Comcast expects video sub losses to accelerate in 2020

Comcast
Comcast announced fourth-quarter and full-year 2019 results on Thursday, Jan. 23. (Comcast)

Comcast warned investors to expect higher video subscriber losses in 2020 due to several factors that will impact the legacy video distribution business.

Michael Cavanagh, chief financial officer at Comcast, said Thursday during the company’s fourth-quarter earnings call that consumer cord-cutting trends and rate increases will likely drive higher declines. Comcast reported a net loss of 149,000 video subscribers in the fourth quarter, which brought its full-year total video losses to 733,000.

Video subscriber declines have been largely secular while AT&T’s satellite provider, DirecTV, has seen the worst of it. Comcast and other cable providers like Charter have shifted their focus to their broadband and mobile internet businesses as video fades. However, Comcast has continued to invest in its X1 video platform along with Flex, its video aggregation product for broadband subscribers, and Peacock, its upcoming ad-supported streaming service.

RELATED: Comcast loses 149,000 video subscribers in Q4

Dave Watson, CEO of Comcast Cable, said the primary focus with Flex is driving broadband growth but he said the platform could also drive more app engagement and advertising opportunities for Peacock.

Last week, NBCUniversal announced that Peacock will be ad-supported, and that the free tier will have more than 7,500 hours of content. Matt Strauss, chairman of Peacock and NBCUniversal Digital Enterprises, said that the service will limit its ad loads to five minutes of commercials per hour. The company will also sell Peacock Premium for $4.99 per month (or $9.99/month with no ads). The service will have more than 15,000 hours of content, including original series.

Peacock Premium will also be bundled free for almost all Comcast Xfinity TV and Flex broadband customers. Premium will also be free to Cox subscribers and available on the Cox Contour box, which is a licensed version of Comcast’s X1 platform and hardware.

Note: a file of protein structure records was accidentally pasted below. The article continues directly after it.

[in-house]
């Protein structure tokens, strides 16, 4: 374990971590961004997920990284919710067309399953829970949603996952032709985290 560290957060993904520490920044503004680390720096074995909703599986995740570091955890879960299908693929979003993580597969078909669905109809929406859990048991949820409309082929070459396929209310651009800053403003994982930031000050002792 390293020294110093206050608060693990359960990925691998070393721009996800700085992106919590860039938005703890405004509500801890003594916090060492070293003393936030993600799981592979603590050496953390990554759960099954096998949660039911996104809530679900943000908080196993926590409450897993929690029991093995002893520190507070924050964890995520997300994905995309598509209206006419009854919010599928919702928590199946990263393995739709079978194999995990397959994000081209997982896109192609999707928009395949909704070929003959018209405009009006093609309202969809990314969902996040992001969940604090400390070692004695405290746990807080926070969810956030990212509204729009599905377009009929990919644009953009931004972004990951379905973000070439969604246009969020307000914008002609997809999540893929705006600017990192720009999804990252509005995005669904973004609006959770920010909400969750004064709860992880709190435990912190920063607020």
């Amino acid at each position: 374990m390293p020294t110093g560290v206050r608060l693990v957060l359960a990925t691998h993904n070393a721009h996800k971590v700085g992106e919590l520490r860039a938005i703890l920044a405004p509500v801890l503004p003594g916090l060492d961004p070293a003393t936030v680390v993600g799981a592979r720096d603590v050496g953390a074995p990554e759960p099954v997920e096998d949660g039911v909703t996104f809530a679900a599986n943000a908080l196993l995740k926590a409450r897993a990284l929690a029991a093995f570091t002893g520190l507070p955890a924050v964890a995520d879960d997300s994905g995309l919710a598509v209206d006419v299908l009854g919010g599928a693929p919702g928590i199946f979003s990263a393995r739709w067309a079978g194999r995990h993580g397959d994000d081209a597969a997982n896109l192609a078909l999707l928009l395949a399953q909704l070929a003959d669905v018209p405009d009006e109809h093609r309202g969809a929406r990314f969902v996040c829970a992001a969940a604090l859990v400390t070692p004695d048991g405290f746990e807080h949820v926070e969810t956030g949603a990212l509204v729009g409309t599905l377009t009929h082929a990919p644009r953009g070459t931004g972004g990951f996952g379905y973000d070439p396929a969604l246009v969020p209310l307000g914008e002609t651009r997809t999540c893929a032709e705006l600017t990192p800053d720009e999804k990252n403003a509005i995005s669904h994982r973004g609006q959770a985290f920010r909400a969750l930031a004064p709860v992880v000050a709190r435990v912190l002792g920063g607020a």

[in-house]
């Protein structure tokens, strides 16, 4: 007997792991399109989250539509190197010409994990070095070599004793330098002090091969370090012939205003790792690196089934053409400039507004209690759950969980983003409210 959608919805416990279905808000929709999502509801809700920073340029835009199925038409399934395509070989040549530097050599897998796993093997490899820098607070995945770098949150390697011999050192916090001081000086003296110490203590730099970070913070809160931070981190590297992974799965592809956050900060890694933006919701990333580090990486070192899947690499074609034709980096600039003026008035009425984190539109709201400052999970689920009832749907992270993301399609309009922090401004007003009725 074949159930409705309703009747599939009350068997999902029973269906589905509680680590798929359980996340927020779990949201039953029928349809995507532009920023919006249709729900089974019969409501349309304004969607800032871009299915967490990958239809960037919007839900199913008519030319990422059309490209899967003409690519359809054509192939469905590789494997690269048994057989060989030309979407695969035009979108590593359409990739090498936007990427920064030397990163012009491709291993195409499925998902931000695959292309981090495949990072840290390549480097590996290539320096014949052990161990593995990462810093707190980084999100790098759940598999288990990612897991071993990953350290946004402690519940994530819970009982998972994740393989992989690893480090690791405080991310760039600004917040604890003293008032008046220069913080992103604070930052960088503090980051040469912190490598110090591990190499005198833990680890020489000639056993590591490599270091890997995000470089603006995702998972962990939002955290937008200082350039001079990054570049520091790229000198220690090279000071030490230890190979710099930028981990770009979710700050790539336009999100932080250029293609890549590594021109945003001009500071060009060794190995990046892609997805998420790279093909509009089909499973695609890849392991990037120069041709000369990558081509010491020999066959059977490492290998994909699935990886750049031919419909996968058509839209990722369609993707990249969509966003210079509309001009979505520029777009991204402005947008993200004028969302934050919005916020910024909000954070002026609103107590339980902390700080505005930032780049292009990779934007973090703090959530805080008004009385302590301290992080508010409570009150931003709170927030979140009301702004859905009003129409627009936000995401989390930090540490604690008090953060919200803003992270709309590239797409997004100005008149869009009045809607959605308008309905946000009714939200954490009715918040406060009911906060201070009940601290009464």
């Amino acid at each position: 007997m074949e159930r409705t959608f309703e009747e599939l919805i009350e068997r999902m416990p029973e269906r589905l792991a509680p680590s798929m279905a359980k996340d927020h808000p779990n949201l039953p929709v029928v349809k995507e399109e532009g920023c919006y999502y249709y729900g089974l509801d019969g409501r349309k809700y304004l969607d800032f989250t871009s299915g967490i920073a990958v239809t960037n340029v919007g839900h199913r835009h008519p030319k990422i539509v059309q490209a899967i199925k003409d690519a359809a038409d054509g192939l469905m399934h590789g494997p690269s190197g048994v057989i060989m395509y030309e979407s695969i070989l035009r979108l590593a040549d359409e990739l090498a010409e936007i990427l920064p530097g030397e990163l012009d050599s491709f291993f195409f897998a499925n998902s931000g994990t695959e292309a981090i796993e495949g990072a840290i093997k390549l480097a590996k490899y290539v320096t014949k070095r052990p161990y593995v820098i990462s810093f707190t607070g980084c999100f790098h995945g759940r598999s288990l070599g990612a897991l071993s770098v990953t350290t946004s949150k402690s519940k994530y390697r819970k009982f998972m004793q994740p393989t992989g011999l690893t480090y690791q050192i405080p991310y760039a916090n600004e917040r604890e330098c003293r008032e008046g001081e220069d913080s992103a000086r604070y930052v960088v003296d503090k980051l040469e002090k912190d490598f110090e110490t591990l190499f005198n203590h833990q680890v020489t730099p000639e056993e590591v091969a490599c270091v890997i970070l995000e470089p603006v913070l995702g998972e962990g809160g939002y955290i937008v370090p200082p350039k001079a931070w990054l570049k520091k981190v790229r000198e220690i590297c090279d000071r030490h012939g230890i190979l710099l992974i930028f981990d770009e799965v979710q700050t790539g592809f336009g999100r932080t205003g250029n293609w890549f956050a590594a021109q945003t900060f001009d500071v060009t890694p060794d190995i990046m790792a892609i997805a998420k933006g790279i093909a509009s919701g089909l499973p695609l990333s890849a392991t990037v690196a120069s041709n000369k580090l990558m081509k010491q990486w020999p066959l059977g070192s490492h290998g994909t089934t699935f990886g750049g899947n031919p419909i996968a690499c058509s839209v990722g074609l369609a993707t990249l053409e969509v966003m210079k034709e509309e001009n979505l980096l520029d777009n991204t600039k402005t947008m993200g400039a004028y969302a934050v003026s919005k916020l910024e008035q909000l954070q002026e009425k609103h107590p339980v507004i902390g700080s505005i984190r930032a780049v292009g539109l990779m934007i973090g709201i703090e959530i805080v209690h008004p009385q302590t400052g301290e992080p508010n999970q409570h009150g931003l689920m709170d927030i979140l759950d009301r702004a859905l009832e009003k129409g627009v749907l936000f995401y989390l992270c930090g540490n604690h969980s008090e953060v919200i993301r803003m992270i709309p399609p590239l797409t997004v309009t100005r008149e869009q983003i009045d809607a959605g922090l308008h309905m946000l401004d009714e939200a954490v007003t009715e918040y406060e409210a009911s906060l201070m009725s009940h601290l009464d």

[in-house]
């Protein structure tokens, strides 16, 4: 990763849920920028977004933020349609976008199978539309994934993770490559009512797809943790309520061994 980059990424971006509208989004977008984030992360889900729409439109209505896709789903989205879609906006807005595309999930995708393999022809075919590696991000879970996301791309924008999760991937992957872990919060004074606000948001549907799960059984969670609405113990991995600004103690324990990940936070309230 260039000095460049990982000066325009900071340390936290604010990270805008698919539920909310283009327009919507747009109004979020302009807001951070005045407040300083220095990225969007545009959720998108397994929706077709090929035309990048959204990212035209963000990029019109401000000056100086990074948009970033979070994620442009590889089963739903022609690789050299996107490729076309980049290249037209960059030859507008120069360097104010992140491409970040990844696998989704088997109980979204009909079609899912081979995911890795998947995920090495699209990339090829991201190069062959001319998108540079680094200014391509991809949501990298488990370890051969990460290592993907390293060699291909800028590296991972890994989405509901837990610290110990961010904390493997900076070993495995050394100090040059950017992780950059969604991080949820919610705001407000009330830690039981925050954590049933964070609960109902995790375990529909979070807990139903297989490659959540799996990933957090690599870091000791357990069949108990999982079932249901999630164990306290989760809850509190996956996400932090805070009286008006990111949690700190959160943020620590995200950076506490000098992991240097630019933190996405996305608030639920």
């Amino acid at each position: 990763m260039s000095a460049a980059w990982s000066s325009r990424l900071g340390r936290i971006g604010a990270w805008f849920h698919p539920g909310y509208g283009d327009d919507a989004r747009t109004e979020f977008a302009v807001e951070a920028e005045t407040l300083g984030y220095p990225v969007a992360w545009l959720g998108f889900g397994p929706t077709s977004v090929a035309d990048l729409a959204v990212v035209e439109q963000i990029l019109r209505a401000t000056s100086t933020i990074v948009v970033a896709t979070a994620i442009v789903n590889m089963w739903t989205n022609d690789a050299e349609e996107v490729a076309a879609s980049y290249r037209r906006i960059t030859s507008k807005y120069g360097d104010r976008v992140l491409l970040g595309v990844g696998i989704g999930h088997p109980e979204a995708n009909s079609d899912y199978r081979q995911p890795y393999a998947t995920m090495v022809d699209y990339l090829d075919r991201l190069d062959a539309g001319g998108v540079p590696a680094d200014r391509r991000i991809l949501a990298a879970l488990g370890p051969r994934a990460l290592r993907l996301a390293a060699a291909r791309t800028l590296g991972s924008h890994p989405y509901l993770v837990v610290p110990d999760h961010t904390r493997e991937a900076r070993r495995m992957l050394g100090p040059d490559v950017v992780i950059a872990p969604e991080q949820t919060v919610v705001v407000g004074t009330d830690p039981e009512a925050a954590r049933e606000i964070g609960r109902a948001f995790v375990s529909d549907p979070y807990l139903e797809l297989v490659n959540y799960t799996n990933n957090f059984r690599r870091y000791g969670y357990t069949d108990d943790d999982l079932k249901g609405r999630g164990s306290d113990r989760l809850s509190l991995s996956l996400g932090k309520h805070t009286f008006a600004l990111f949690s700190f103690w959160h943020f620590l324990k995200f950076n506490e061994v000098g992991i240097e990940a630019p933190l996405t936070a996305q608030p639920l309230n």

RELATED: Deeper Dive—Can Peacock meet its goals for active users, revenue?

Cavanagh said that there’s still about 80% of the U.S. population that subscribes to traditional pay TV and he said that eventually he thinks they will all be able to get the $5/month Peacock product for free. However, Comcast still needs to get other providers like Charter and DirecTV on board with distributing Peacock.

“It’s such a great value to be able to give all your customers a product that’s $5 a month in value (or $60 a year) for free, that I think eventually we will get the vast majority, if not all, of cable and satellite. It will take some time and a lot of times the Peacock discussion will be tied to the ongoing MVPD discussion. We have a lot of big deals up in this year. But I think, by the end of this year, you’re going to see the $5 Peacock product offered for free to a lot of cable and satellite customers.”

Wide distribution and advertising revenue will be two of the keys for Comcast/NBCU in meeting the goals set for Peacock. The company expects the service to attract 30 million to 35 million active accounts in the U.S., $2.5 billion in revenue with $6 to $7 ARPU driven mostly by advertising, and breakeven adjusted EBITDA, all by 2024.

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